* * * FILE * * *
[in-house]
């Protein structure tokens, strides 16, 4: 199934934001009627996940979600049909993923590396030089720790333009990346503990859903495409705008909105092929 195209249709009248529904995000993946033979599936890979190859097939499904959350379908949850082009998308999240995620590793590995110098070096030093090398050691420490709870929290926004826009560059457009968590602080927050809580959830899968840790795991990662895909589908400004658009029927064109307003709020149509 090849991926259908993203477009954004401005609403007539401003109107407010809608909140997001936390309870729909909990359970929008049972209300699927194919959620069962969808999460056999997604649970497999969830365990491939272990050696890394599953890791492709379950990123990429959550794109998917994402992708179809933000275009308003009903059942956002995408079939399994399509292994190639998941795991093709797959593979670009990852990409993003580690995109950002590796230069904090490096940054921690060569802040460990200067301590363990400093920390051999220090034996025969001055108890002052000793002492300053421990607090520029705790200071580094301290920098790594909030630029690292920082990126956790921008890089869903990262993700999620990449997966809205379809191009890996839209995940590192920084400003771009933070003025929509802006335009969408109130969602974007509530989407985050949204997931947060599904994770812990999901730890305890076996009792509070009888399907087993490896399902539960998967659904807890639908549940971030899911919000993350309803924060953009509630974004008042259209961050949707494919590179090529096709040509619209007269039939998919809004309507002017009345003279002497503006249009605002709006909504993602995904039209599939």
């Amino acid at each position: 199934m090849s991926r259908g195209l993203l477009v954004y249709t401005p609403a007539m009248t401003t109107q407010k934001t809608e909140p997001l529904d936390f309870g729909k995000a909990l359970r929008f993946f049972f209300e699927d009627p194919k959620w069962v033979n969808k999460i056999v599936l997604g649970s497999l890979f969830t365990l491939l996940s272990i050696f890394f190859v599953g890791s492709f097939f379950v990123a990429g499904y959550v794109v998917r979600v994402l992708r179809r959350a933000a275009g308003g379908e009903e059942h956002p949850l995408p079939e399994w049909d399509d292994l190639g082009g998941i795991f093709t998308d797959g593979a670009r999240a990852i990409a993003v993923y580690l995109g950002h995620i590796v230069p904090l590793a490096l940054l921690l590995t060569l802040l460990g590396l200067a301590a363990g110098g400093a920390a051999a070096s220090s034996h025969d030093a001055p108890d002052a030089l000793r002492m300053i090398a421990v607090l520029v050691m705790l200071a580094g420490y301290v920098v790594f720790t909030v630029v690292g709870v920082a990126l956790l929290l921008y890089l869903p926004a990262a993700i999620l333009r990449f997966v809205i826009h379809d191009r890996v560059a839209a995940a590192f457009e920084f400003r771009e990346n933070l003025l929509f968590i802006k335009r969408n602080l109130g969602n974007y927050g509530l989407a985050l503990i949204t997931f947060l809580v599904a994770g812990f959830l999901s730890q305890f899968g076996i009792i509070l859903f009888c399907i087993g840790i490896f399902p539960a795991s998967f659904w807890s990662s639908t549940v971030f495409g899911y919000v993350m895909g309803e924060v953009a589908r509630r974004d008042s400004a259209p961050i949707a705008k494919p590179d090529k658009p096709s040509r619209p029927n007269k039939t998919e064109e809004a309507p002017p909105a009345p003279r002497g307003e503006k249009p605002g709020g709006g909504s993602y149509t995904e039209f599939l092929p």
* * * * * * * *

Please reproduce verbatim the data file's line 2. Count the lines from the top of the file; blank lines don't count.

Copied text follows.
């Protein structure tokens, strides 16, 4: 199934934001009627996940979600049909993923590396030089720790333009990346503990859903495409705008909105092929 195209249709009248529904995000993946033979599936890979190859097939499904959350379908949850082009998308999240995620590793590995110098070096030093090398050691420490709870929290926004826009560059457009968590602080927050809580959830899968840790795991990662895909589908400004658009029927064109307003709020149509 090849991926259908993203477009954004401005609403007539401003109107407010809608909140997001936390309870729909909990359970929008049972209300699927194919959620069962969808999460056999997604649970497999969830365990491939272990050696890394599953890791492709379950990123990429959550794109998917994402992708179809933000275009308003009903059942956002995408079939399994399509292994190639998941795991093709797959593979670009990852990409993003580690995109950002590796230069904090490096940054921690060569802040460990200067301590363990400093920390051999220090034996025969001055108890002052000793002492300053421990607090520029705790200071580094301290920098790594909030630029690292920082990126956790921008890089869903990262993700999620990449997966809205379809191009890996839209995940590192920084400003771009933070003025929509802006335009969408109130969602974007509530989407985050949204997931947060599904994770812990999901730890305890076996009792509070009888399907087993490896399902539960998967659904807890639908549940971030899911919000993350309803924060953009509630974004008042259209961050949707494919590179090529096709040509619209007269039939998919809004309507002017009345003279002497503006249009605002709006909504993602995904039209599939």